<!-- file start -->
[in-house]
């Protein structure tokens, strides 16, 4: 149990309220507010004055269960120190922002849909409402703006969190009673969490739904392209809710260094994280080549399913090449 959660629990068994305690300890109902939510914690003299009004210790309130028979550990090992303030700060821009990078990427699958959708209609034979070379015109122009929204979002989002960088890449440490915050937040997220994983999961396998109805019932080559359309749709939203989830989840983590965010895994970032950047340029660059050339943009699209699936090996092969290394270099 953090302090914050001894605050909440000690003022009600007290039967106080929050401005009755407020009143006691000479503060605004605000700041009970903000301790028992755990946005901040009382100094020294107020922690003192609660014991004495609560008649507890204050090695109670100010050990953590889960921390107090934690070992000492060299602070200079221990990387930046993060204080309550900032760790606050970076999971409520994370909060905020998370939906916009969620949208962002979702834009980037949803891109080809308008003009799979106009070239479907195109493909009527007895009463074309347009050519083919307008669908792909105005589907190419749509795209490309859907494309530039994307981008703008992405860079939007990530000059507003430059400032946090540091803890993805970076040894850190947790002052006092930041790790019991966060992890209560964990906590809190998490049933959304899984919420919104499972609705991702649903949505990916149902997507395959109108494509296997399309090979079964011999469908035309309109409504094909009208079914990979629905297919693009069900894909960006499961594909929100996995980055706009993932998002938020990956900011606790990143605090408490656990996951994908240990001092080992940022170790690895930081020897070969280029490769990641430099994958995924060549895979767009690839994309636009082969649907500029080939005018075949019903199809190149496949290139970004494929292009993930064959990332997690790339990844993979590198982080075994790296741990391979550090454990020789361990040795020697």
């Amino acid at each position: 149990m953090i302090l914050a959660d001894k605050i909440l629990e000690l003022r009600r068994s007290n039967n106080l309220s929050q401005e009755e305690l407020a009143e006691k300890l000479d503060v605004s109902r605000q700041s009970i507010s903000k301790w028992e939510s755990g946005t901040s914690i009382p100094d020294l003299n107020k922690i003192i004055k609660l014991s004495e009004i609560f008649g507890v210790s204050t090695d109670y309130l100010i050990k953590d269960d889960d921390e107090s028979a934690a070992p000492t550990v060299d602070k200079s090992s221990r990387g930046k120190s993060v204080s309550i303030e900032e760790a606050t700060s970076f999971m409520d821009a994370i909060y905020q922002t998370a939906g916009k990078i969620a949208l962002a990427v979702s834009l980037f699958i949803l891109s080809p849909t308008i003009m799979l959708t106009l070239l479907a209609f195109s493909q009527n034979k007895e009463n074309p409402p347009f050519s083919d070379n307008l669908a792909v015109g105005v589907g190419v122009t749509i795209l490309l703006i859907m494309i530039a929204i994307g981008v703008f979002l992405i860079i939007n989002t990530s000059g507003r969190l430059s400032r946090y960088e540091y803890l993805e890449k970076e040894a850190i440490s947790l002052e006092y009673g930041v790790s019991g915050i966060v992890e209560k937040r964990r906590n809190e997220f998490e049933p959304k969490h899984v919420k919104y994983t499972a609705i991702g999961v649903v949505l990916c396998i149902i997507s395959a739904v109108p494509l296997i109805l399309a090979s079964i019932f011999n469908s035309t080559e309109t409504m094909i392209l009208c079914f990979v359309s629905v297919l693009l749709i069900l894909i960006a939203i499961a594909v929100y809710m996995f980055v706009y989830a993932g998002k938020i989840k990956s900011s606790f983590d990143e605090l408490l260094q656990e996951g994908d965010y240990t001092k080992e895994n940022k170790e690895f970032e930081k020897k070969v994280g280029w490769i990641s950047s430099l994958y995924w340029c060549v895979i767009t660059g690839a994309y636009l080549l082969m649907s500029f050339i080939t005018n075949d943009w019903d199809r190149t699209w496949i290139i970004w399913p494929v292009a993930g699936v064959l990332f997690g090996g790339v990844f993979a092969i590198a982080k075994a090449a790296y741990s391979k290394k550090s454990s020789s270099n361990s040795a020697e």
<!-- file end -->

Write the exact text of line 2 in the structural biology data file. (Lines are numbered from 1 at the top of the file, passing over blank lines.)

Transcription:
């Protein structure tokens, strides 16, 4: 149990309220507010004055269960120190922002849909409402703006969190009673969490739904392209809710260094994280080549399913090449 959660629990068994305690300890109902939510914690003299009004210790309130028979550990090992303030700060821009990078990427699958959708209609034979070379015109122009929204979002989002960088890449440490915050937040997220994983999961396998109805019932080559359309749709939203989830989840983590965010895994970032950047340029660059050339943009699209699936090996092969290394270099 953090302090914050001894605050909440000690003022009600007290039967106080929050401005009755407020009143006691000479503060605004605000700041009970903000301790028992755990946005901040009382100094020294107020922690003192609660014991004495609560008649507890204050090695109670100010050990953590889960921390107090934690070992000492060299602070200079221990990387930046993060204080309550900032760790606050970076999971409520994370909060905020998370939906916009969620949208962002979702834009980037949803891109080809308008003009799979106009070239479907195109493909009527007895009463074309347009050519083919307008669908792909105005589907190419749509795209490309859907494309530039994307981008703008992405860079939007990530000059507003430059400032946090540091803890993805970076040894850190947790002052006092930041790790019991966060992890209560964990906590809190998490049933959304899984919420919104499972609705991702649903949505990916149902997507395959109108494509296997399309090979079964011999469908035309309109409504094909009208079914990979629905297919693009069900894909960006499961594909929100996995980055706009993932998002938020990956900011606790990143605090408490656990996951994908240990001092080992940022170790690895930081020897070969280029490769990641430099994958995924060549895979767009690839994309636009082969649907500029080939005018075949019903199809190149496949290139970004494929292009993930064959990332997690790339990844993979590198982080075994790296741990391979550090454990020789361990040795020697």